Brian Bornstein has been an Associate Professor at UNL since joining the psychology department in 2000. He is a member of the law/psychology and cognitive psychology programs, as well as Associate Director of the law/psychology program. He received his Ph.D. in psychology from the University of Pennsylvania in 1991,and a Master of Legal Studies from the University of Nebraska in 2001. Dr. Bornstein's research efforts focus primarily on how juries, especially in civil cases, make decisions, and the reliability of eyewitness memory. Additional areas of focus are in applying decision-making principles to everyday judgment tasks, as in medical decision making and distributive justice. He teaches courses on human memory, psychology and law, decision making, and history of psychology at the graduate and undergraduate levels. Richard Wiener received his Ph.D. from the University of Houston and his Masters Degree in Legal Studies at UNL. He was professor of Psychology at Saint Louis University (1982- 2000) and most recently chair of the Department of Psychology at Baruch College, City University of New York. In 2002 Dr. Wiener joined the Law-Psychology Program (as director) and the Social Psychology Program at UNL. He currently serves as the editor of Law and Human Behavior, the official journal of the American Psychology/Law Society (Division 41 of the APA). Dr. Wiener's research applies theories of social cognition to problems in legal decision-making. Among the topic areas he has investigated are perceptions of sexual harassment, judgments of medical malpractice, and sociolegal jurisprudence. Currently Dr. Wiener applies dual process models developed in social psychology to explain juror performance in capital murder trials and to understand workers' evaluations of sexual harassment claims. Other lines of research examine the way in which affirmative action laws influence perceptions of workforce quality, test the distinction between generic and specific prejudice in jury decision-making, test the role of implicit morality judgments in judges' decisions in child neglect and abuse cases, and examine the role of emotion in judgments made by consumers who have filed bankruptcy. Dr. Wiener teaches courses at UNL on behavioral sciences and the law and legal decision making. Robert Schopp practiced clinical psychology before turning to the study of law and philosophy in an attempt to understand some perplexing issues that he encountered during ten years of clinical practice. So far, he remains perplexed, but he likes to think that he is perplexed in a deeper and more comprehensive manner. He joined the University of Nebraska -College of Law in 1989 after completing the concurrent law/philosophy program at the University of Arizona. His primary areas of interest involve questions that lie at the intersection of law, psychology and philosophy. These issues tend to arise in criminal law, mental health law, jurisprudence and professional ethics.Steven Willborn joined the faculty of University of Nebraska-Lincoln in 1979. He received his B.A. degree in 1974 from Northland College and his M.S. and J.D. (cum laude, Order of the Coif) degrees in 1976 from the University of Wisconsin. While in law school, he served as a member and editor of the Wisconsin Law Review. Professor Willborn was in private practice from 1976 to 1979. He has been a Fulbright Scholar at the Institute of Advanced Legal Studies, University of London (1985-86); a Visiting Scholar at the Australian National University in Canberra (1988), the University of Toronto (1991), and Lincoln College, Oxford University (1993); and a Visiting Professor at the University of Michigan Law School (1992). Professor Willborn has been licensed to practice law in Nebraska, Ohio and Wisconsin and to make cheese in Wisconsin. He teaches Employment Law, Labor Law, Legal Control of Discrimination, and Pension & Employee Benefits Law.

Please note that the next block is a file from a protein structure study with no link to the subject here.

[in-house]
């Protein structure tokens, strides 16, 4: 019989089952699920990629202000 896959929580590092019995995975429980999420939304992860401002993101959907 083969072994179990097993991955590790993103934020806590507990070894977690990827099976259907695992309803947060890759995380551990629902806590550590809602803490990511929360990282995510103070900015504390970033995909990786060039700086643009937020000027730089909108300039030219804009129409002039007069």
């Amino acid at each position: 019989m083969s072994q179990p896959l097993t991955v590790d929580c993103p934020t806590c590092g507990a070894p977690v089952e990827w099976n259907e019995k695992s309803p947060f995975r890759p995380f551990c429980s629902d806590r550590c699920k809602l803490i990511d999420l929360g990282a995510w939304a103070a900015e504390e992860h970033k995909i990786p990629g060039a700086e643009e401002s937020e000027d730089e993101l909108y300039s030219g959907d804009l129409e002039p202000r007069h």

Table of Contents

Prefacep. v
Crisis, What Crisis? Perception and Reality in Civil Justicep. 1
Approaches To Studying Civil Juries
What's the Story? Explanations and Narratives in Civil Jury Decisionsp. 23
Civil Juries in Ecological Context: Methodological Implications for Researchp. 35
What is the Study of Jury Decision Making about and What Should it be About?p. 67
The Relationship Between Compensatory And Punitive Damages
Crossing the Punitive-Compensatory Dividep. 79
The Relation between Punitive and Compensatory Awards: Combining Extreme Data with the Mass of Awardsp. 105
Damages as Metaphor: A Commentaryp. 117
Medical Injuries And Medical Evidence
Faking It? Citizen Perceptions of Whiplash Injuries
Reflections on Juryphobia and Medical Malpractice Reformp. 151Stephan L
How Juryphobia and Fears of Fraudulent Claims Disserve Medical Malpractice Reform Effortsp. 175
Apologies And Restorative Justice
Apologies and Civil Justicep. 195
Can We Talk? Therapeutic Jurisprudence, Restorative Justice, and Tort Litigationp. 233
Constructs of Justice: Beyond Civil Litigationp. 257
Signs for the Future of Civil Justice Researchp. 273
Indexp. 281
Table of Contents provided by Publisher. All Rights Reserved.